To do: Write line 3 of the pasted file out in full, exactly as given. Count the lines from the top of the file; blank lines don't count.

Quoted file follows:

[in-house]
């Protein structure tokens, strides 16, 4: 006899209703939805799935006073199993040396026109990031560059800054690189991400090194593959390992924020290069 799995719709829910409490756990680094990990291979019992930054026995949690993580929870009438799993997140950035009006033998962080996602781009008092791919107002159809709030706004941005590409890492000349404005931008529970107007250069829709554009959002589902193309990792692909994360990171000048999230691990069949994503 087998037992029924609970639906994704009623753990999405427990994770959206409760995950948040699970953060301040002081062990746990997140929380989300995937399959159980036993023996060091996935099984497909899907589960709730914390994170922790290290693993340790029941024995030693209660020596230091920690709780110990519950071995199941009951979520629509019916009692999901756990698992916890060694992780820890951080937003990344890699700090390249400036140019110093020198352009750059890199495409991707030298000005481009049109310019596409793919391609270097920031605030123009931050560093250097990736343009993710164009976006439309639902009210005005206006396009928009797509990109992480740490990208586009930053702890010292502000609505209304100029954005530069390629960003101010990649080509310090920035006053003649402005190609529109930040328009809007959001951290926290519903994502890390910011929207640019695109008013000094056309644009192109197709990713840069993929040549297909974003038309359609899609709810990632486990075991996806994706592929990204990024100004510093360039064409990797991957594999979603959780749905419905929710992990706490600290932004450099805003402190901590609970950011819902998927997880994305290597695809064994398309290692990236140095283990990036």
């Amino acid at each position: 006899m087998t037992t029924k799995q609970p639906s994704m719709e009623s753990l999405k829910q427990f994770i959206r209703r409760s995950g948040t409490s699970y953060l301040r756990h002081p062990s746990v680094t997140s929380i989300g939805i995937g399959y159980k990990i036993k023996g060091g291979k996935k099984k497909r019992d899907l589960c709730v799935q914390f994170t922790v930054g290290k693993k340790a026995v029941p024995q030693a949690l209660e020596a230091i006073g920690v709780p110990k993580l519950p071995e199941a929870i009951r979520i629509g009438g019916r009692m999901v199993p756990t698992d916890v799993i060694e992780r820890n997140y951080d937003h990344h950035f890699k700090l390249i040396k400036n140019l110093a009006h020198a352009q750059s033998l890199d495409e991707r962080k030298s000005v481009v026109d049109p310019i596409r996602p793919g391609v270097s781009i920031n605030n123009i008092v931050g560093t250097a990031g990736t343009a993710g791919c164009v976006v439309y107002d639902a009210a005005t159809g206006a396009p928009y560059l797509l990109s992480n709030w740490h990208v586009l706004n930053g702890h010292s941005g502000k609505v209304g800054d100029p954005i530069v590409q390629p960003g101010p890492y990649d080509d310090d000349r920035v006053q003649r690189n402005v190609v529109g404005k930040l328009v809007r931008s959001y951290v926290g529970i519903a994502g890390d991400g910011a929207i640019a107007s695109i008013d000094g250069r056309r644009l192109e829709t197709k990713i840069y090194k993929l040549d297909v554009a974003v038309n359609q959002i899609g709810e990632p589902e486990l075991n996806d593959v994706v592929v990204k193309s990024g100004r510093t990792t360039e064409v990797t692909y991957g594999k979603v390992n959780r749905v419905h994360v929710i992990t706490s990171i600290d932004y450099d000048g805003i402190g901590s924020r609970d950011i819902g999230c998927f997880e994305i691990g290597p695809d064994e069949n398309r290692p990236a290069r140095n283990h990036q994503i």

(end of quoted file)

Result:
């Amino acid at each position: 006899m087998t037992t029924k799995q609970p639906s994704m719709e009623s753990l999405k829910q427990f994770i959206r209703r409760s995950g948040t409490s699970y953060l301040r756990h002081p062990s746990v680094t997140s929380i989300g939805i995937g399959y159980k990990i036993k023996g060091g291979k996935k099984k497909r019992d899907l589960c709730v799935q914390f994170t922790v930054g290290k693993k340790a026995v029941p024995q030693a949690l209660e020596a230091i006073g920690v709780p110990k993580l519950p071995e199941a929870i009951r979520i629509g009438g019916r009692m999901v199993p756990t698992d916890v799993i060694e992780r820890n997140y951080d937003h990344h950035f890699k700090l390249i040396k400036n140019l110093a009006h020198a352009q750059s033998l890199d495409e991707r962080k030298s000005v481009v026109d049109p310019i596409r996602p793919g391609v270097s781009i920031n605030n123009i008092v931050g560093t250097a990031g990736t343009a993710g791919c164009v976006v439309y107002d639902a009210a005005t159809g206006a396009p928009y560059l797509l990109s992480n709030w740490h990208v586009l706004n930053g702890h010292s941005g502000k609505v209304g800054d100029p954005i530069v590409q390629p960003g101010p890492y990649d080509d310090d000349r920035v006053q003649r690189n402005v190609v529109g404005k930040l328009v809007r931008s959001y951290v926290g529970i519903a994502g890390d991400g910011a929207i640019a107007s695109i008013d000094g250069r056309r644009l192109e829709t197709k990713i840069y090194k993929l040549d297909v554009a974003v038309n359609q959002i899609g709810e990632p589902e486990l075991n996806d593959v994706v592929v990204k193309s990024g100004r510093t990792t360039e064409v990797t692909y991957g594999k979603v390992n959780r749905v419905h994360v929710i992990t706490s990171i600290d932004y450099d000048g805003i402190g901590s924020r609970d950011i819902g999230c998927f997880e994305i691990g290597p695809d064994e069949n398309r290692p990236a290069r140095n283990h990036q994503i």